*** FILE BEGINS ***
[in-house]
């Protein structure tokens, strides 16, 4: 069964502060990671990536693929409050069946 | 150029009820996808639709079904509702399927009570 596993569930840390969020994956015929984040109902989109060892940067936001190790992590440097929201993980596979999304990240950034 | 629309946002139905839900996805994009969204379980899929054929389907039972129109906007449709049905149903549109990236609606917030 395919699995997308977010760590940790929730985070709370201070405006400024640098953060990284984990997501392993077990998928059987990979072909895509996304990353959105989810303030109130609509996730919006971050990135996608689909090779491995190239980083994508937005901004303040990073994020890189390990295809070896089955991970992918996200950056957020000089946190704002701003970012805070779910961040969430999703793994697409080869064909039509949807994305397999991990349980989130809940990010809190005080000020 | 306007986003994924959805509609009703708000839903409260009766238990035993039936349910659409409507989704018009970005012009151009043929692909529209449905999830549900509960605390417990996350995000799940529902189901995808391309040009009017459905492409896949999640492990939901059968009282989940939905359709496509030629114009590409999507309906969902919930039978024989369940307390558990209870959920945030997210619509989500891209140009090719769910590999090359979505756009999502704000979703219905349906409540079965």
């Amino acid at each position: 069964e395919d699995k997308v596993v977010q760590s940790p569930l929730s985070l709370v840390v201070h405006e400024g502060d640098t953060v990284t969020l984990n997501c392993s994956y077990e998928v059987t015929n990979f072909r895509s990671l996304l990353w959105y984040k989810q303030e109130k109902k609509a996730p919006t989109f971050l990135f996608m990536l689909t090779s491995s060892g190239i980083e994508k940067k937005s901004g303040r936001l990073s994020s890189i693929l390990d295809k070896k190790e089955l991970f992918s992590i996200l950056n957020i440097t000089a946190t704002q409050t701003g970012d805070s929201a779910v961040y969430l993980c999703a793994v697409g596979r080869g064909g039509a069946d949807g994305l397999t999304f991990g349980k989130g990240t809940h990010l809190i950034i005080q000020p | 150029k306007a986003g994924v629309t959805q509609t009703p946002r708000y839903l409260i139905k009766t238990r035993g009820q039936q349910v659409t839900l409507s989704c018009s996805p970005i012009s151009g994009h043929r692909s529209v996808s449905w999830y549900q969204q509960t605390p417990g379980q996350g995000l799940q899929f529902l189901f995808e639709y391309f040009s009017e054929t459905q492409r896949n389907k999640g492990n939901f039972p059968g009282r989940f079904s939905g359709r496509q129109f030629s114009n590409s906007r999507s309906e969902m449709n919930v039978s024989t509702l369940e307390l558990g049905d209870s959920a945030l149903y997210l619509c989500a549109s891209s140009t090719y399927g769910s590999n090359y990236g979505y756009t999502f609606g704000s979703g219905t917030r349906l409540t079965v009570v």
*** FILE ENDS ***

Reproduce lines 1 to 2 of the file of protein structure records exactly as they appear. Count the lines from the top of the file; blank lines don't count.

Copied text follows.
[in-house]
């Protein structure tokens, strides 16, 4: 069964502060990671990536693929409050069946 | 150029009820996808639709079904509702399927009570 596993569930840390969020994956015929984040109902989109060892940067936001190790992590440097929201993980596979999304990240950034 | 629309946002139905839900996805994009969204379980899929054929389907039972129109906007449709049905149903549109990236609606917030 395919699995997308977010760590940790929730985070709370201070405006400024640098953060990284984990997501392993077990998928059987990979072909895509996304990353959105989810303030109130609509996730919006971050990135996608689909090779491995190239980083994508937005901004303040990073994020890189390990295809070896089955991970992918996200950056957020000089946190704002701003970012805070779910961040969430999703793994697409080869064909039509949807994305397999991990349980989130809940990010809190005080000020 | 306007986003994924959805509609009703708000839903409260009766238990035993039936349910659409409507989704018009970005012009151009043929692909529209449905999830549900509960605390417990996350995000799940529902189901995808391309040009009017459905492409896949999640492990939901059968009282989940939905359709496509030629114009590409999507309906969902919930039978024989369940307390558990209870959920945030997210619509989500891209140009090719769910590999090359979505756009999502704000979703219905349906409540079965």